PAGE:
Third wave of Covid hits Europe, France and Germany, expect more closures


Members of the medical staff verify a patient’s information in the pulmonology unit of the AP-HP Cochin hospital, in Paris, on March 18, 2021, as the number of people hospitalized with Covid-19 is increasing in the capital French.

CHRISTOPHE ARCHAMBAULT | AFP | fake images

More than a year after the coronavirus outbreak was declared a pandemic, Europe continues to fight the virus amid a third wave of infections and increased lockdown measures.

At the same time, vaccine launch from the bloc remains sluggish, plagued by manufacturing issues and supply issues, as European Union leaders meet this week to discuss, once again, the introduction of potential Vaccine export bans.

It comes as a handful of countries reintroduce lockdowns to stem a third wave of infections, with France, Poland and Ukraine implementing stricter measures over the weekend that will last at least several weeks.

A month-long partial lockdown was reintroduced on Saturday in Paris, as well as 15 other regions of France, in an effort to overcome the growing number of cases, largely attributed to new, more infectious Covid variants.

However, the latest partial lockdown is less strict than previous ones, leading some to question the meaning of such a move, while others have said the new measures are confusing. The curfew remains in force and interregional travel is still effectively prohibited. Around 21 million people in France are affected by the new rules.

The country reported more than 30,000 new cases a day on Sunday, bringing the country’s total number of infections to more than 4.2 million. More than 92,000 people have died from the virus in France to date.

Meanwhile, Europe’s largest economy, Germany, could be poised to extend a national lockdown until April as the country also battles a third wave of Covid-19 cases. Several states have reportedly called for an extension of the current restrictions, as the Covid incidence rate exceeded 100 cases per 100,000 people, a level the government previously said would lead it to implement an “emergency brake,” a stalling of the lifting of the blocking measures, to prevent further spread.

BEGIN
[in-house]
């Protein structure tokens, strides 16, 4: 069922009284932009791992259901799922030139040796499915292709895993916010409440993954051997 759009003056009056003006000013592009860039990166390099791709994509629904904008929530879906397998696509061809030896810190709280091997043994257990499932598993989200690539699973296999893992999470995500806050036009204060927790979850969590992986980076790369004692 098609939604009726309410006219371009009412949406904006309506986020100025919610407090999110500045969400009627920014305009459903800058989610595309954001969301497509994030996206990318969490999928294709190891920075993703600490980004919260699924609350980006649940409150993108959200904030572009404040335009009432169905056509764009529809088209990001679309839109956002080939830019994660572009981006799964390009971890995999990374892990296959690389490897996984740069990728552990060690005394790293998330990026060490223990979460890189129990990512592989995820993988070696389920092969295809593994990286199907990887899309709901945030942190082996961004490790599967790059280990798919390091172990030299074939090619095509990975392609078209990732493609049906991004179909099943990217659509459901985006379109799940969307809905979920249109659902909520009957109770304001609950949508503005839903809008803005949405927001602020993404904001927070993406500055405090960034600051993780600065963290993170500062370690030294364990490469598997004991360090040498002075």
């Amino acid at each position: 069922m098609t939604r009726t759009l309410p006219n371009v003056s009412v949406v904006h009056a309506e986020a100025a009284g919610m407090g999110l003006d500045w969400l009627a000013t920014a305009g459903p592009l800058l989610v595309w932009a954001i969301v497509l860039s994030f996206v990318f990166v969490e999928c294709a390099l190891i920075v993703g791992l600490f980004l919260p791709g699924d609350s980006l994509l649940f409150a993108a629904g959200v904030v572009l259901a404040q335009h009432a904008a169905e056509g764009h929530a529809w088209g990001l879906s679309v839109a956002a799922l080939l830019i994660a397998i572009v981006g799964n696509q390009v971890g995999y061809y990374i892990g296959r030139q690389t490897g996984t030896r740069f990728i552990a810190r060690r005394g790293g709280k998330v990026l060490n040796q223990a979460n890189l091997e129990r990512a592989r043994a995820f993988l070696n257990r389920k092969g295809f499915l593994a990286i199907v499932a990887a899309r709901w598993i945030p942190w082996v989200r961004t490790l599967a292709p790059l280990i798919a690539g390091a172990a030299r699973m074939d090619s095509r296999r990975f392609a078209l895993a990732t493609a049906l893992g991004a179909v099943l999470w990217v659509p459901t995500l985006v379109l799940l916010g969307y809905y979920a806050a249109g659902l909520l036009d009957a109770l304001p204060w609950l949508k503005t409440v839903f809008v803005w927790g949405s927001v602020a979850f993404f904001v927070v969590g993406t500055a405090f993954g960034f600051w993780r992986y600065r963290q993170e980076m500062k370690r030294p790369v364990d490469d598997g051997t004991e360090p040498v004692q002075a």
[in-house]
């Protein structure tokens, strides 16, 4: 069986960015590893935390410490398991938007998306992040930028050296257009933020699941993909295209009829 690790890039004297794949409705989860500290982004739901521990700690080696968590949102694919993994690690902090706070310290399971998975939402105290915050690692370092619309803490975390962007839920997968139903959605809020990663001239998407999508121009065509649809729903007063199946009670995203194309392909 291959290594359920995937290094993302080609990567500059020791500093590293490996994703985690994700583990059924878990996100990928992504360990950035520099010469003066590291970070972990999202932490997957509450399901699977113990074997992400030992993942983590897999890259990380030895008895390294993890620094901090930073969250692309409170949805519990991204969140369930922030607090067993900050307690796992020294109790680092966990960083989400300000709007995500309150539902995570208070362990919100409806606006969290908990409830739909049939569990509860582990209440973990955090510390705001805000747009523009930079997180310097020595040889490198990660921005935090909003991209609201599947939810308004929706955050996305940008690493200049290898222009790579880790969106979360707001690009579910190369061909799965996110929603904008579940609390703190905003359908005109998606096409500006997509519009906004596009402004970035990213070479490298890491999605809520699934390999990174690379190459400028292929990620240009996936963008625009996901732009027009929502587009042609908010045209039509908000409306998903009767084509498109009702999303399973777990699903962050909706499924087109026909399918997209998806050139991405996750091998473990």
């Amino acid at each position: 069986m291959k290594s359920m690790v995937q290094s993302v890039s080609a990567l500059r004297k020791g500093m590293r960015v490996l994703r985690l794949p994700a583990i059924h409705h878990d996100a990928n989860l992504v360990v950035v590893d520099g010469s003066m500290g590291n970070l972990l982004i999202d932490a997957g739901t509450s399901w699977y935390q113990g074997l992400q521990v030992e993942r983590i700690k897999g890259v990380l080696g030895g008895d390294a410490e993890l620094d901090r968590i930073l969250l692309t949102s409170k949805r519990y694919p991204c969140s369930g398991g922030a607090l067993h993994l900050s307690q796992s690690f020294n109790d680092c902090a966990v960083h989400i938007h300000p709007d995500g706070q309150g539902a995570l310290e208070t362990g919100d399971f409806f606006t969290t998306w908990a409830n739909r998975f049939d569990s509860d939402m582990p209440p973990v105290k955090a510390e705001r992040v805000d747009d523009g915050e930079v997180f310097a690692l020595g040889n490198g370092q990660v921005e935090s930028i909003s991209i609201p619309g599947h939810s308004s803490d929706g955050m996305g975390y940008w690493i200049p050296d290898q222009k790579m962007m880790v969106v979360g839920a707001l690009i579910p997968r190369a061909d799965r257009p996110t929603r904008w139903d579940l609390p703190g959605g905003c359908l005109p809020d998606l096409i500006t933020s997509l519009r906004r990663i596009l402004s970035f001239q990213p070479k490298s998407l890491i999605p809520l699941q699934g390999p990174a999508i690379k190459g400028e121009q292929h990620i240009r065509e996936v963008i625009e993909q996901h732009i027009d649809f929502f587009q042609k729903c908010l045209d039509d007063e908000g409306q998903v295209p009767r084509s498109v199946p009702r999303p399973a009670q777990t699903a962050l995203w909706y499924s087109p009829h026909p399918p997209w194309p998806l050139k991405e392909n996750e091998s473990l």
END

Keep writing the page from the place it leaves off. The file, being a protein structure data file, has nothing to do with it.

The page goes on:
The move would be a blow to Germany, which had begun to ease closure measures, allowing schools to reopen in February and some non-essential stores to admit customers again earlier this month.

Vaccine fights

With much of the EU experiencing a surge in coronavirus cases, the bloc’s vaccine launch remains slow and contentious.

EU leaders will meet virtually on Thursday to discuss whether to block vaccine exports while supplies within the region remain tight and its vaccination program lags behind those of other developed nations.

The EU was criticized for ordering bulk coronavirus vaccines later than the UK and US, and subsequently had to deal with supply problems, despite two of the vaccines it has authorized for use, the injections from Pfizer-BioNTech and AstraZeneca-University of Oxford. being manufactured in the EU.

There are reports that the EU could block exports of the AstraZeneca vaccine that is being manufactured in a Dutch plant, a move that could also jeopardize the successful launch of the vaccine in the UK. UK Prime Minister Boris Johnson is expected to reach out to his European counterparts to try to resolve the stalemate over vaccines.

The launch of the AstraZeneca-Oxford University vaccine has faced several hurdles in recent weeks, with a handful of European countries suspending use of the injection due to concerns about a possible link to reports of blood clots.

The World Health Organization and the European Medicines Agency conducted safety reviews of the vaccine, and the latter ruled last Thursday that it is safe and effective and that the benefits outweigh any risks.

The finding prompted a revocation of the vaccine’s suspension in most (but not all) European countries that had suspended its use, but the move could damage public confidence in the vaccine, which was already unstable due to questions. misplaced about the efficacy of the vaccine. triggered in those over 65.

Since then, real-world data has shown that the vaccine is highly effective in reducing severe Covid cases, hospitalizations, and deaths in adults. The vaccine got another boost Monday when the results of a large US trial were released showing the AstraZeneca vaccine to be 79% effective at preventing symptomatic illness and 100% effective against serious illness and hospitalizations.

However, a YouGov poll released on Monday showed that the decision by some European nations to discontinue the use of the AstraZeneca vaccine has “greatly damaged public perception of the safety of the vaccine in Europe.”

The survey, conducted in seven European countries (UK, Germany, Italy, France, Spain, Denmark and Sweden) between March 15 and 18, found that people were more likely to view the vaccine as unsafe than safe in France. , Germany, Spain and Sweden. Italy. It should be noted that the survey was conducted during the week in which the vaccine’s safety credentials were questioned, and especially before the EMA published its safety decision on the injection.

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